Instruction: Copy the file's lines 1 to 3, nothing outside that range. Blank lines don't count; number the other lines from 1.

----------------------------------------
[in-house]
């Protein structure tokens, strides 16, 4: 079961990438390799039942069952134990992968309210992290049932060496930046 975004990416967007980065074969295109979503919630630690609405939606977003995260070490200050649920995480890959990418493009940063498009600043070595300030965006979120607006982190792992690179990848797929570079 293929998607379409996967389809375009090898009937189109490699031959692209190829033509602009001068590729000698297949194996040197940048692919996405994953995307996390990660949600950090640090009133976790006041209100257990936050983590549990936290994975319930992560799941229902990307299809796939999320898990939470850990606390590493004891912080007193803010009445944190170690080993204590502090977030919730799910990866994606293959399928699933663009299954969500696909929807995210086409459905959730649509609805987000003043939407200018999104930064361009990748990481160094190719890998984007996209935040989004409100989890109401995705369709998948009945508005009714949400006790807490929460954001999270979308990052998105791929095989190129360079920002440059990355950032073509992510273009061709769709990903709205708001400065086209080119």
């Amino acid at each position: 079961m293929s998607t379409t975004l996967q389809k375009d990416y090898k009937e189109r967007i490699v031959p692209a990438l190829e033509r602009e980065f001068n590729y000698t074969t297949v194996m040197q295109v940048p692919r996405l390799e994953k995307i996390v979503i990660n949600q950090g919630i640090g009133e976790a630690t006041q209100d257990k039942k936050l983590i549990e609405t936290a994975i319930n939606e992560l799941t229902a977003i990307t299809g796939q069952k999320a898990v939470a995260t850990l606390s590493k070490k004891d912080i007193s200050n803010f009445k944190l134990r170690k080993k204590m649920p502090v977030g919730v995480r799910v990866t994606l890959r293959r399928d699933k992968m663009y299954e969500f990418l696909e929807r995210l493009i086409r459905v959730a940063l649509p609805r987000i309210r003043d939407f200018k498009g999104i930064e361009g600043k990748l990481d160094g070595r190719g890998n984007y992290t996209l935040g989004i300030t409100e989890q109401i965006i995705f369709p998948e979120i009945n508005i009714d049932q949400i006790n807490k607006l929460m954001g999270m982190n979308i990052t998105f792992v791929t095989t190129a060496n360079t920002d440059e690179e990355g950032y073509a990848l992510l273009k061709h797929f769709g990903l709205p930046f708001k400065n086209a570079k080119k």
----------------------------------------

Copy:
[in-house]
């Protein structure tokens, strides 16, 4: 079961990438390799039942069952134990992968309210992290049932060496930046 975004990416967007980065074969295109979503919630630690609405939606977003995260070490200050649920995480890959990418493009940063498009600043070595300030965006979120607006982190792992690179990848797929570079 293929998607379409996967389809375009090898009937189109490699031959692209190829033509602009001068590729000698297949194996040197940048692919996405994953995307996390990660949600950090640090009133976790006041209100257990936050983590549990936290994975319930992560799941229902990307299809796939999320898990939470850990606390590493004891912080007193803010009445944190170690080993204590502090977030919730799910990866994606293959399928699933663009299954969500696909929807995210086409459905959730649509609805987000003043939407200018999104930064361009990748990481160094190719890998984007996209935040989004409100989890109401995705369709998948009945508005009714949400006790807490929460954001999270979308990052998105791929095989190129360079920002440059990355950032073509992510273009061709769709990903709205708001400065086209080119």
């Amino acid at each position: 079961m293929s998607t379409t975004l996967q389809k375009d990416y090898k009937e189109r967007i490699v031959p692209a990438l190829e033509r602009e980065f001068n590729y000698t074969t297949v194996m040197q295109v940048p692919r996405l390799e994953k995307i996390v979503i990660n949600q950090g919630i640090g009133e976790a630690t006041q209100d257990k039942k936050l983590i549990e609405t936290a994975i319930n939606e992560l799941t229902a977003i990307t299809g796939q069952k999320a898990v939470a995260t850990l606390s590493k070490k004891d912080i007193s200050n803010f009445k944190l134990r170690k080993k204590m649920p502090v977030g919730v995480r799910v990866t994606l890959r293959r399928d699933k992968m663009y299954e969500f990418l696909e929807r995210l493009i086409r459905v959730a940063l649509p609805r987000i309210r003043d939407f200018k498009g999104i930064e361009g600043k990748l990481d160094g070595r190719g890998n984007y992290t996209l935040g989004i300030t409100e989890q109401i965006i995705f369709p998948e979120i009945n508005i009714d049932q949400i006790n807490k607006l929460m954001g999270m982190n979308i990052t998105f792992v791929t095989t190129a060496n360079t920002d440059e690179e990355g950032y073509a990848l992510l273009k061709h797929f769709g990903l709205p930046f708001k400065n086209a570079k080119k």